Australia's government is investing 500 million Australian dollars (more than $377 million U.S.) to protect the Great Barrier Reef, which has been struggling to cope with storm damage, coral-eating starfish and bleaching events triggered by warmer oceans.
The government announced the new funding on Sunday. Most of the money will go to the Great Barrier Reef Foundation, which will use it to limit pollution, fund restoration work, fight the coral-destroying crown-of-thorns starfish and monitor the reef's condition.
A little more than 11 percent of the money will go to federal and park agencies "to expand environmental management and compliance operations on the Reef," the government says.
The AU$444 million ($335 million) heading to the Great Barrier Reef Foundation represents a substantial investment for the nonprofit. In 2016, the most recent year for which full financial details are available, the foundation reported just over AU$8 million ($6 million) in revenue.
The new funding allocation is "the single largest funding commitment ever for reef conservation and management in Australia's history," Josh Frydenberg, the federal environment and energy minister, writes in an op-ed on Sunday. It builds on an existing plan to allocate AU$2 billion ($1.5 billion) over the course of the next decade to research and management along the reef.
The reef is a "critical natural asset," the government says, "providing $6.4 billion ($4.8 billion) a year to the Queensland and Australian economies." It also supports 64,000 jobs, the government says.
The Great Barrier Reef Foundation describes the coral reef as a "great living treasure."
But by some metrics, it's a great dying treasure, as NPR's Merrit Kennedy reported earlier this month. Over the past two years, the reef has experienced two massive bleaching events, triggered by climate change and warmer waters, she wrote:
"The die-off has caused the collapse of the ecosystem for 29 percent of the 3,863 reefs in the giant coral reef system, according to research published [April 18] in Nature. ... The higher-than-usual water temperatures shock the reefs, often causing important algae to disappear and turning the once vibrantly colored corals pale. Eventually, many will die. But not all of them. ...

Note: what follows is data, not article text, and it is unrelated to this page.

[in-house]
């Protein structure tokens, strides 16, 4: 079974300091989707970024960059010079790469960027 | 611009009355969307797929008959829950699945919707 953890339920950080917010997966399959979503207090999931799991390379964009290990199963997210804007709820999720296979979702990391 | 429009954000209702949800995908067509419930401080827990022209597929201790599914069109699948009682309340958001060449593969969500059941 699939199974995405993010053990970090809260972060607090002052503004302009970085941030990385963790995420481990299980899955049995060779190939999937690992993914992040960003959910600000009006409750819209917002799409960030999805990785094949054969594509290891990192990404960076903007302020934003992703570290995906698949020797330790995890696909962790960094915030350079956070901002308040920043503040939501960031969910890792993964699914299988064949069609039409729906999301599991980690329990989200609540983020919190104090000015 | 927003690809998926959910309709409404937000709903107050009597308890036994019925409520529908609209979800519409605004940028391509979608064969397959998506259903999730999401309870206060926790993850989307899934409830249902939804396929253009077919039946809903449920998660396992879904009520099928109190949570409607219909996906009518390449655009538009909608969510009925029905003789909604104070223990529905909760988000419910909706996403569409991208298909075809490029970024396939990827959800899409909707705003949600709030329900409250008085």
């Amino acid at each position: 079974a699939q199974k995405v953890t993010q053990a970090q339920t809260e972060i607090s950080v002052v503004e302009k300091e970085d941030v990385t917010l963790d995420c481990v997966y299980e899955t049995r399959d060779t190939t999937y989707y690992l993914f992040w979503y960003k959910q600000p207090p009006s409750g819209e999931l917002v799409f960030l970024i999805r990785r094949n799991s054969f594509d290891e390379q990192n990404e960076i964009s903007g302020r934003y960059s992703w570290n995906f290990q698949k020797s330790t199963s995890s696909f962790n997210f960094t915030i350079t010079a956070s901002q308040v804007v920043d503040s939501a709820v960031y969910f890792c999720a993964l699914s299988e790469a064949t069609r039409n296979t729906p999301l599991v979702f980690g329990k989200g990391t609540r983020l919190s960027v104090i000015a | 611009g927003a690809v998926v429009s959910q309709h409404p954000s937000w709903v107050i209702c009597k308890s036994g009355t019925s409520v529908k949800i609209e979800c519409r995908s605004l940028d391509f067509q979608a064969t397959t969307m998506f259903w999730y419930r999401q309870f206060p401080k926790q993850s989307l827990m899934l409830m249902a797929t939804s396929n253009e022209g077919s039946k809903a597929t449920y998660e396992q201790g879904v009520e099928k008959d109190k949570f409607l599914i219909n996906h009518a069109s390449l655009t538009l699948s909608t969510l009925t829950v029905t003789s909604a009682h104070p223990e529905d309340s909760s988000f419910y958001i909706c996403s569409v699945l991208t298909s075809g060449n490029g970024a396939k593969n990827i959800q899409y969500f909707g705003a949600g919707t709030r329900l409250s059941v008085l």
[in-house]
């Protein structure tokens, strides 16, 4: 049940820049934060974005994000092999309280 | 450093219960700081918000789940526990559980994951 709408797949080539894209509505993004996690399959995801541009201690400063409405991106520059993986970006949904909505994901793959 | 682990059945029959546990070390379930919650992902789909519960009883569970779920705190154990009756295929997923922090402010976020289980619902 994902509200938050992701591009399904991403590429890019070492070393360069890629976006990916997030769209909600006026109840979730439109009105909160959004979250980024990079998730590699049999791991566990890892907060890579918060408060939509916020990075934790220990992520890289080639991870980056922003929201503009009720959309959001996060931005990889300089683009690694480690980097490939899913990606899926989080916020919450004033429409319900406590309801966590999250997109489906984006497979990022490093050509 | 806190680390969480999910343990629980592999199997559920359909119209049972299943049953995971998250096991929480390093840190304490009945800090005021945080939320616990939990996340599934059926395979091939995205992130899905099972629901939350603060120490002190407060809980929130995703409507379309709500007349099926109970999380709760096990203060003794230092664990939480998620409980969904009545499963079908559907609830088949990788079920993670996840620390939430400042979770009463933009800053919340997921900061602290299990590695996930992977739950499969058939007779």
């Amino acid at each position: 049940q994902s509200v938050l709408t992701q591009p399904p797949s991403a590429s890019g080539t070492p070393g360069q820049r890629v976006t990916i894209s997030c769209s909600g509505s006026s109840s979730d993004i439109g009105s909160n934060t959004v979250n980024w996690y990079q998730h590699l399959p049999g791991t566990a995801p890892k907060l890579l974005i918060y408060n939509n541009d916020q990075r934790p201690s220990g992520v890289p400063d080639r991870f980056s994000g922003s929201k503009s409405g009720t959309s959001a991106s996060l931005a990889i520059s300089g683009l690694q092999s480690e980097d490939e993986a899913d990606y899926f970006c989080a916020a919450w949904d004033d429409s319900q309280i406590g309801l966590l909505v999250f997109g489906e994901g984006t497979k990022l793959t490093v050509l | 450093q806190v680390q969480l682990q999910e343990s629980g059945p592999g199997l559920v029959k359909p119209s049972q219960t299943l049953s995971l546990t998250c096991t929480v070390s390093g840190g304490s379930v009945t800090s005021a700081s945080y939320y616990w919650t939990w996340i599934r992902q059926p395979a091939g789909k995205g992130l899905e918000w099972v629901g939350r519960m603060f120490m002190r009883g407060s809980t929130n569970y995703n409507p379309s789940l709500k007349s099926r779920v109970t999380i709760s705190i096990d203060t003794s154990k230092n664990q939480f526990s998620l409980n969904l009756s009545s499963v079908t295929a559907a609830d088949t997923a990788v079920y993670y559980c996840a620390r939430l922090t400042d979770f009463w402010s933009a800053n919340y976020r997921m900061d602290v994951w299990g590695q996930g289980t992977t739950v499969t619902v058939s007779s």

"Generally, prospects for recovery are bleak. The fastest growers might take 10 to 15 years to recover, [NOAA researcher Mark] Eakin says. The big, mature corals can take decades or centuries.
"And there are major questions about whether coral will have time to bounce back before other bleaching events, which are happening faster than ever before. 'It's about once every six years, so these events are coming more frequently than the coral can recover,' Eakin says.
"What this is likely to mean, he says, is that coral reefs will be much less diverse in the future than they are now, with heat-tolerant varieties most likely to survive."
Critics of Australia's investment note that fighting pollution and improving water quality, managing the crown-of-thorns starfish, enforcing laws protecting the reef and researching resilience and restoration is all well and good — but none of that will stop the oceans from warming.
"Science advises us the [Great Barrier Reef] is highly vulnerable to climate change," the Australian Academy of Science wrote on Twitter. "We urge the government to address the cause of the problem."
The academy called for government action toward net-zero greenhouse gas emissions.
The Paris Agreement on climate change — which has the stated support of the vast majority of the world, although President Trump says he plans to withdraw from the accord — calls for net-zero greenhouse gas emissions by the second half of this century.
However, that is a long-term goal, and would not be achieved by the changes the world's countries have currently pledged to make.